This will mark the third time since taking office that the President has actually accomplished something he said he would do.
On January 17, 2008, then candidate Barack Obama told the San Francisco Chronicle during an interview that he was willing to see the coal industry go bankrupt.
"So if somebody wants to build a coal-powered plant, they can. It's just that it will bankrupt them."A little over 3 years later President Obama has kept that campaign promise, as more coal plants are shutting down due to their inability to meet the stringent emissions standards set by the Obama's Democrat Congress in his first two years in office.
American Electric Power announced it plans to shut down several coal-fired power plants, convert or retrofit others, and cut as many as 600
When Barack Hussein Obama was campaigning three years ago he made literally hundreds of promises. Among those, he promised us:
|"3 out of 300 isn't that bad!"|
A tax cut for 95% of you
Open and transparent government
No jobs for lobbyists
Repeal the Patriot Act
An end to earmarks
Close Guantanamo Bay
End Warrantless Wiretaps
Bring the troops home in 16 months
And while he ignored most of his campaign promises, he actually has delivered on three of them:
Gays in the Military
Bankrupt the Coal Industry
The latest campaign promise kept is significant because it means that consumers might see their electricity bills jump an estimated 40 to 60 percent in the next few years.
Pending environmental regulations will make coal-fired generating plants, which produce about half the nation's electricity, more expensive to operate. Many are expected to be shuttered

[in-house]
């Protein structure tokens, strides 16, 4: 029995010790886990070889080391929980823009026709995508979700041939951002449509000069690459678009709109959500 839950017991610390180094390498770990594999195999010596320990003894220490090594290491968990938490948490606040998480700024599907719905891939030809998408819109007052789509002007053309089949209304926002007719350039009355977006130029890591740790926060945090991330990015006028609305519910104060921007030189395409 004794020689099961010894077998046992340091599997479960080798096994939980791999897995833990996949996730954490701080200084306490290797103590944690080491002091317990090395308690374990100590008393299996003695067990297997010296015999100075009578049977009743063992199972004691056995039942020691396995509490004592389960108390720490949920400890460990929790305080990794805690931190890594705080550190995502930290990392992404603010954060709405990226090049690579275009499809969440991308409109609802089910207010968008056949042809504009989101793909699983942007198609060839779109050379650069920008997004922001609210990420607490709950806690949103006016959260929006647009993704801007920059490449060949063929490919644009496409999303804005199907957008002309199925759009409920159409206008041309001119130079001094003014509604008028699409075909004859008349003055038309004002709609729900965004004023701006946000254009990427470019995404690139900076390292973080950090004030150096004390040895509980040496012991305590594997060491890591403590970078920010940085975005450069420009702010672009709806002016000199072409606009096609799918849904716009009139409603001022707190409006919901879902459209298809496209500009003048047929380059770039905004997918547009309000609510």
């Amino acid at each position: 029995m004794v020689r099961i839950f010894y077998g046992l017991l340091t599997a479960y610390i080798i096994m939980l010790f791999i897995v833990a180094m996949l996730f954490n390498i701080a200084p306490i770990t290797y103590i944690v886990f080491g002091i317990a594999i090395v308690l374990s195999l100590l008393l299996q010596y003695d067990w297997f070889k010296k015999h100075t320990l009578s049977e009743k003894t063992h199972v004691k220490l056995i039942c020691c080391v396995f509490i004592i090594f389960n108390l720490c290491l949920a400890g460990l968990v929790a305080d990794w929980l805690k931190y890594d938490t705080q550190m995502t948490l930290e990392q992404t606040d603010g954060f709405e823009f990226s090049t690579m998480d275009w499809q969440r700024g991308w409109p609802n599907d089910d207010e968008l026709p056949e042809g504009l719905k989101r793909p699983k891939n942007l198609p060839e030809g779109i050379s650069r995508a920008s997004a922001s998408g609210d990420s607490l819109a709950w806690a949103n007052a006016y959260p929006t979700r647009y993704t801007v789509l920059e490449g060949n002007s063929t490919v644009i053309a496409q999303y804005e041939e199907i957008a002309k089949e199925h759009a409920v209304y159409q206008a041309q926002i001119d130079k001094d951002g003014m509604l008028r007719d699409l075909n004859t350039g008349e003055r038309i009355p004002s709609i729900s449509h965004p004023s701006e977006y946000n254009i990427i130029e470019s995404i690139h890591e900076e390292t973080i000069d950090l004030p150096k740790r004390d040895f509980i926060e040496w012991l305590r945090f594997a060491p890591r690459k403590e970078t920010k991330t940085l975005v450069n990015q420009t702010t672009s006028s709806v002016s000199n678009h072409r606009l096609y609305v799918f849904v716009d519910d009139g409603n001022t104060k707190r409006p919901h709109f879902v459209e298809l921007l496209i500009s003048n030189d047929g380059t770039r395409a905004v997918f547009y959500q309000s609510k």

The increases are expected to begin to appear in 2014, and policymakers already are scrambling to find cheap and reliable alternative power sources. If they are unsuccessful, consumers can expect further increases as more expensive forms of generation take on a greater share of the electricity load.
American Electric Power, one of the country's largest coal-burning electricity generators, said Thursday it will retire nearly a quarter of its coal-fueled generating capacity and that it will spend up to $8 billion to retrofit remaining units to meet regulations that start taking effect in 2014. Those moves will have an impact.
Coal-fired plants historically have been one of the cheapest ways to generate electricity.
However, operating costs are expected to increase significantly because of upgrades needed on older plants to meet new environmental regulations.
The Illinois Power Agency estimates that by 2017 the energy portion of bills could jump 65 percent from today's rates.